return to table of contents

4.11) Guts of Planet Values

(I haven't included the explanation of how the formula was derived; if you're interested, go to deja news and look up "re: Race wizard - Hab studies" by Bill Butler, 1998/04/10

The full equation is:


Where g,t,and r (standing for gravity, temperature, and radiation)are given by

and where x,y, and z  are
x=g-1/2 for g>1/2       x=0 for g<1/2
y=t-1/2 for t>1/2         y=0 for t<1/2
z=r-1/2 for r>1/2         z=0 for r<1/2

The farther habs are from center, the less accurate the result of this equation will be.  However, the errors are small, so the predicted answer will always be within a percentage or two of the actual value.

Thanks to Bill Butler for the mathematical wizardry.

return to table of contents

4.12)   Guts of Mineral Packets
    Check out this article by Barry Kearns.  It's hosted at "Stars R Us".

return to table of content

4.13)   Guts of 'Score' calculation
    Taken from the Players guide:
Each asset a player controls is worth a certain number of points. The score sheet shows the current tally of points for each asset and how you fare against other players based on the point total. It also lists the victory conditions and shows how you close you are to reaching them. If the host chose the Public Player Scores option during the game setup, score statistics for all players are shown after the first 20 turns have passed.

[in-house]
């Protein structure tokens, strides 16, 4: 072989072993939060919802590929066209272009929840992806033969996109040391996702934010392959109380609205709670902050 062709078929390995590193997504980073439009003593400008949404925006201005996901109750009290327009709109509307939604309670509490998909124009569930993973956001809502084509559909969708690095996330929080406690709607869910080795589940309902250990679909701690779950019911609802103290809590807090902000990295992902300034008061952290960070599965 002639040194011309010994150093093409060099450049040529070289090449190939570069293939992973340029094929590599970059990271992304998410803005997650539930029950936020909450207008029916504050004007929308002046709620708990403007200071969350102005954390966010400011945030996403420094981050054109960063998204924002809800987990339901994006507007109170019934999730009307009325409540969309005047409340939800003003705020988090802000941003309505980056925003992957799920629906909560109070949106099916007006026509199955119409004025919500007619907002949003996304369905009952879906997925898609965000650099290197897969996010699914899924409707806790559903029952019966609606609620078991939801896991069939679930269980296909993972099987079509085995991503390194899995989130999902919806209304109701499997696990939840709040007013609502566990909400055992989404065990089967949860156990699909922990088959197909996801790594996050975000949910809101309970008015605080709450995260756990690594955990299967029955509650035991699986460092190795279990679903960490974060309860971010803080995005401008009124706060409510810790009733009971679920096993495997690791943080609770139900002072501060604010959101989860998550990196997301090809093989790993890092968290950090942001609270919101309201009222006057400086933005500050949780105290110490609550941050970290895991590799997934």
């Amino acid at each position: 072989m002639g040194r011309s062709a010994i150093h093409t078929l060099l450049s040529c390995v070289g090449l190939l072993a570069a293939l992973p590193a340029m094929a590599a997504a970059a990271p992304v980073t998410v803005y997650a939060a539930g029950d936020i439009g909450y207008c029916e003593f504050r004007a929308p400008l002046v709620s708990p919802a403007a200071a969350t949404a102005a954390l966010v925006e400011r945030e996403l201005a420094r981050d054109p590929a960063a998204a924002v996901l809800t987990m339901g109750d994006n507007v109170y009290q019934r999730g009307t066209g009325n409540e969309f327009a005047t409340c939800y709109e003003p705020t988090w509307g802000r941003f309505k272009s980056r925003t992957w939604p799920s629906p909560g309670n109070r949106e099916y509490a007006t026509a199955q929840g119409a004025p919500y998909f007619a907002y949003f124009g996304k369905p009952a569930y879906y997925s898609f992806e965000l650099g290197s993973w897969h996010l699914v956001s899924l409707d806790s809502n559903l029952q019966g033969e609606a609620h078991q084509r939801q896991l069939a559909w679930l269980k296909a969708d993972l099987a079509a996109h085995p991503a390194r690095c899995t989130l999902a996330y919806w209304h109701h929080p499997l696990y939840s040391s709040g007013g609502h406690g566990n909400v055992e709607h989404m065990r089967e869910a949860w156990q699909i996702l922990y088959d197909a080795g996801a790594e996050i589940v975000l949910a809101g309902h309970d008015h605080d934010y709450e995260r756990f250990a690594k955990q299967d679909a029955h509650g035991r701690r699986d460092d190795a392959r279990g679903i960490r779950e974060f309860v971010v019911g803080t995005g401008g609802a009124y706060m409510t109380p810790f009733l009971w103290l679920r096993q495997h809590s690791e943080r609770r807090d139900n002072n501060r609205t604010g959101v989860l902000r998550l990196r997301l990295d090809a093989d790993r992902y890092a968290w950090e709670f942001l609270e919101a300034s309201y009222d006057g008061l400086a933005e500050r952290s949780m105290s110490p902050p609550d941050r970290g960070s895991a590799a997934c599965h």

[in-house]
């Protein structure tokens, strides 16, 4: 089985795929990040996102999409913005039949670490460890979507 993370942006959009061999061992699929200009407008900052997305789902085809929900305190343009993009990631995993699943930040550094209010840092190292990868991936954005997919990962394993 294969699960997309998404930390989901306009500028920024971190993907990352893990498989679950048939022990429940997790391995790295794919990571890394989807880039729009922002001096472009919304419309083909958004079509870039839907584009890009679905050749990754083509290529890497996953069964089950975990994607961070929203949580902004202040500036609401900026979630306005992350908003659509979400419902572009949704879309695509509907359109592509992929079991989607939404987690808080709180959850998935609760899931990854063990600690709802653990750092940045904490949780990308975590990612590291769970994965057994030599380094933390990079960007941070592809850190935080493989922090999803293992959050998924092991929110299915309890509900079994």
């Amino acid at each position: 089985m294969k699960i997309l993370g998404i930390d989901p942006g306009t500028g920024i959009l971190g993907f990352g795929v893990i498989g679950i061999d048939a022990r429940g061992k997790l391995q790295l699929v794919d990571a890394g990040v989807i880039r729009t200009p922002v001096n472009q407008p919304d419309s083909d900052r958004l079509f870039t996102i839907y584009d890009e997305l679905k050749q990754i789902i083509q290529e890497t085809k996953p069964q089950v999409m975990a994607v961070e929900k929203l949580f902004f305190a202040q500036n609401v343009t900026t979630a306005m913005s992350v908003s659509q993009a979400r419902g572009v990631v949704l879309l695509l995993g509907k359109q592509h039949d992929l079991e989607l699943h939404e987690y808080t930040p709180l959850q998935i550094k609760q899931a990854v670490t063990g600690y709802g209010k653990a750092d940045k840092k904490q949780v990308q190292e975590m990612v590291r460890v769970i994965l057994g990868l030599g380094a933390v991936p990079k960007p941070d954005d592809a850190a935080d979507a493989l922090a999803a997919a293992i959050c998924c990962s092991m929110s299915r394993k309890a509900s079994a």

=> Click on Switch to toggle between the score/rank, victory conditions, and a history graph.

Here's how empires score:

Planets:  From 1 to 6 points, scoring 1 point for each 100,000 colonists

Starbases: 3 points each (doesn't include Orbital Forts)

Unarmed Ships: An unarmed ship has a power rating of 0. You receive 1/2 point for each unarmed ship (up to the number of planets you own).

Escort Ships: An escort ship has a power rating greater than 0 and less than 2000. You receive 2 points for each Escort ship (up to the number of planets you own).

Capital Ships A Capital ship has a power rating of greater than 1999.  For each capital ship, you receive points calculated by the following formula:
Points = (8 * #_capital_ships * #_planets) /( #_capital_ships + #_planets)
    For example, if you have 20 capital ships and 30 planets, you receive (8 x 20 x 30) / (20 + 30) or 4.8 points for each ship.

Tech Levels:  1 point for levels 1-3,
                        2 points for levels 4-6,
                        3 points for levels 7-9,
                        4 points for level 10 and above

Resources: 1 point for every 30 resources

return to table of content

4.14)   Guts of targeting in battle

Targeting Order in Battles (Target Attractiveness)

Revised April 14, 1999